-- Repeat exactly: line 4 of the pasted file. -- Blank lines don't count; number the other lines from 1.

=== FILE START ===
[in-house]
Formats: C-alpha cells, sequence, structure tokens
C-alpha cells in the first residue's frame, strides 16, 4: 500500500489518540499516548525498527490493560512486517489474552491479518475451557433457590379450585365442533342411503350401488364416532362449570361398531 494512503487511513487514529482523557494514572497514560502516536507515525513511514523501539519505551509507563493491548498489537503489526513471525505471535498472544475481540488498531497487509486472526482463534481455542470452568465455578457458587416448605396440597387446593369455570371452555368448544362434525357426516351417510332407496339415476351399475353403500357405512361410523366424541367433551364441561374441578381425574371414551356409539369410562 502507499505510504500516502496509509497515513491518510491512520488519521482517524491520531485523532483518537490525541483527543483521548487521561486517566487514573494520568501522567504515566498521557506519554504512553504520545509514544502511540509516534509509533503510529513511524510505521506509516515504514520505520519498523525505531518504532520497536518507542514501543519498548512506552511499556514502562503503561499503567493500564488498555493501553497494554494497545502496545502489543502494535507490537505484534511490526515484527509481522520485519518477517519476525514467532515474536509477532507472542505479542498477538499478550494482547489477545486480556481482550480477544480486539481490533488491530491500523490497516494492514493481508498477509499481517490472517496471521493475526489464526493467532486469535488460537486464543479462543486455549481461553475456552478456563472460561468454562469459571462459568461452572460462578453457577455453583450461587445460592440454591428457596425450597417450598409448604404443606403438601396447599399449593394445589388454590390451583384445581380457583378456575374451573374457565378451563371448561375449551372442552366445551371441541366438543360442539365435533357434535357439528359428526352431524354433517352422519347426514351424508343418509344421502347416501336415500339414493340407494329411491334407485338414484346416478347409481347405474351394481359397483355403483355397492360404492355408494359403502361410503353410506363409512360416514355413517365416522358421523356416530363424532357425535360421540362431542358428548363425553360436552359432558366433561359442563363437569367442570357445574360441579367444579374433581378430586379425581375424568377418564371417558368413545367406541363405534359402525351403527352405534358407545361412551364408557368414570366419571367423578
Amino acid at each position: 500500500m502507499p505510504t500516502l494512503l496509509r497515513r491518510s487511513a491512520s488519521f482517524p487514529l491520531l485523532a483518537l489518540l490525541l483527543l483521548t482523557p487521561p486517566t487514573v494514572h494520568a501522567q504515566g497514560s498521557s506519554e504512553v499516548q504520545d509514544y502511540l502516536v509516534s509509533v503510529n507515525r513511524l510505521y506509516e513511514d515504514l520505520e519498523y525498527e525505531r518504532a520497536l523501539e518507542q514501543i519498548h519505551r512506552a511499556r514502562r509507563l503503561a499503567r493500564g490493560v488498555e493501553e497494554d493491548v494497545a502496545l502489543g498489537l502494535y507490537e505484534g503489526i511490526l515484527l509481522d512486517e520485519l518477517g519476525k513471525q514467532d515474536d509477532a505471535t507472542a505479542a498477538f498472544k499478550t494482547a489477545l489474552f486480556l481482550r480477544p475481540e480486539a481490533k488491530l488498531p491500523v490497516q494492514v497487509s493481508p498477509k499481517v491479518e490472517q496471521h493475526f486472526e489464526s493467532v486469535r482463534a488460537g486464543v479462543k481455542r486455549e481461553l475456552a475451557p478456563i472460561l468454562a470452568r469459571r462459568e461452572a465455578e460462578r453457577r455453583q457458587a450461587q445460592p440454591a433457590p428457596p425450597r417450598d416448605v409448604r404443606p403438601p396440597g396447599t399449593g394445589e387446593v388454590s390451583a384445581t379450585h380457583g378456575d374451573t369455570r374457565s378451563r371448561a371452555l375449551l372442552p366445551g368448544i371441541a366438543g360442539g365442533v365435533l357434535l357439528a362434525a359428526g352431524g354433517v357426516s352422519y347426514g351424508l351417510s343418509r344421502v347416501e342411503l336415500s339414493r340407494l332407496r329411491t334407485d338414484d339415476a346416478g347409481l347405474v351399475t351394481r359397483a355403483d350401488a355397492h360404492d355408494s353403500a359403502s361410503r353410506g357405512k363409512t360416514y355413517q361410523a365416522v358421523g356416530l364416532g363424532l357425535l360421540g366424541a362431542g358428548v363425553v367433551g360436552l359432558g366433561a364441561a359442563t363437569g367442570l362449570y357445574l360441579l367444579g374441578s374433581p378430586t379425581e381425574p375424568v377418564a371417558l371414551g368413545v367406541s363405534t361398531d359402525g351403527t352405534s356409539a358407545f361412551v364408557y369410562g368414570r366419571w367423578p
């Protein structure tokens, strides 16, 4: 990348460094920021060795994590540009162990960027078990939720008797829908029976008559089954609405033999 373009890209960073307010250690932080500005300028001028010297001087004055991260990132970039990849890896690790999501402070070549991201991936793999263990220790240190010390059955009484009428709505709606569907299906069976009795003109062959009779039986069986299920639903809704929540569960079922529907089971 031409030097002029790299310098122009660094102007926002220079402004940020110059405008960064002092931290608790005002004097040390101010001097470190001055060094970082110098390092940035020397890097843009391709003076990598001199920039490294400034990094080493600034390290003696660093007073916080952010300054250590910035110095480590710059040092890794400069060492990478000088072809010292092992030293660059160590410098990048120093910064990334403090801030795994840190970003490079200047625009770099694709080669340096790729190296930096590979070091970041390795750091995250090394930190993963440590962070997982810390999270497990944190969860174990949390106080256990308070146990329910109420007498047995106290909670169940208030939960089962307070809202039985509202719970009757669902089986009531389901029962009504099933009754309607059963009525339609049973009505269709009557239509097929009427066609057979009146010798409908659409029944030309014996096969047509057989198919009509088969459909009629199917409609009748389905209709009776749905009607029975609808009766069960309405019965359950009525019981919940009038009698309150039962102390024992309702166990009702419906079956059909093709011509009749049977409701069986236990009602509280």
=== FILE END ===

Amino acid at each position: 500500500m502507499p505510504t500516502l494512503l496509509r497515513r491518510s487511513a491512520s488519521f482517524p487514529l491520531l485523532a483518537l489518540l490525541l483527543l483521548t482523557p487521561p486517566t487514573v494514572h494520568a501522567q504515566g497514560s498521557s506519554e504512553v499516548q504520545d509514544y502511540l502516536v509516534s509509533v503510529n507515525r513511524l510505521y506509516e513511514d515504514l520505520e519498523y525498527e525505531r518504532a520497536l523501539e518507542q514501543i519498548h519505551r512506552a511499556r514502562r509507563l503503561a499503567r493500564g490493560v488498555e493501553e497494554d493491548v494497545a502496545l502489543g498489537l502494535y507490537e505484534g503489526i511490526l515484527l509481522d512486517e520485519l518477517g519476525k513471525q514467532d515474536d509477532a505471535t507472542a505479542a498477538f498472544k499478550t494482547a489477545l489474552f486480556l481482550r480477544p475481540e480486539a481490533k488491530l488498531p491500523v490497516q494492514v497487509s493481508p498477509k499481517v491479518e490472517q496471521h493475526f486472526e489464526s493467532v486469535r482463534a488460537g486464543v479462543k481455542r486455549e481461553l475456552a475451557p478456563i472460561l468454562a470452568r469459571r462459568e461452572a465455578e460462578r453457577r455453583q457458587a450461587q445460592p440454591a433457590p428457596p425450597r417450598d416448605v409448604r404443606p403438601p396440597g396447599t399449593g394445589e387446593v388454590s390451583a384445581t379450585h380457583g378456575d374451573t369455570r374457565s378451563r371448561a371452555l375449551l372442552p366445551g368448544i371441541a366438543g360442539g365442533v365435533l357434535l357439528a362434525a359428526g352431524g354433517v357426516s352422519y347426514g351424508l351417510s343418509r344421502v347416501e342411503l336415500s339414493r340407494l332407496r329411491t334407485d338414484d339415476a346416478g347409481l347405474v351399475t351394481r359397483a355403483d350401488a355397492h360404492d355408494s353403500a359403502s361410503r353410506g357405512k363409512t360416514y355413517q361410523a365416522v358421523g356416530l364416532g363424532l357425535l360421540g366424541a362431542g358428548v363425553v367433551g360436552l359432558g366433561a364441561a359442563t363437569g367442570l362449570y357445574l360441579l367444579g374441578s374433581p378430586t379425581e381425574p375424568v377418564a371417558l371414551g368413545v367406541s363405534t361398531d359402525g351403527t352405534s356409539a358407545f361412551v364408557y369410562g368414570r366419571w367423578p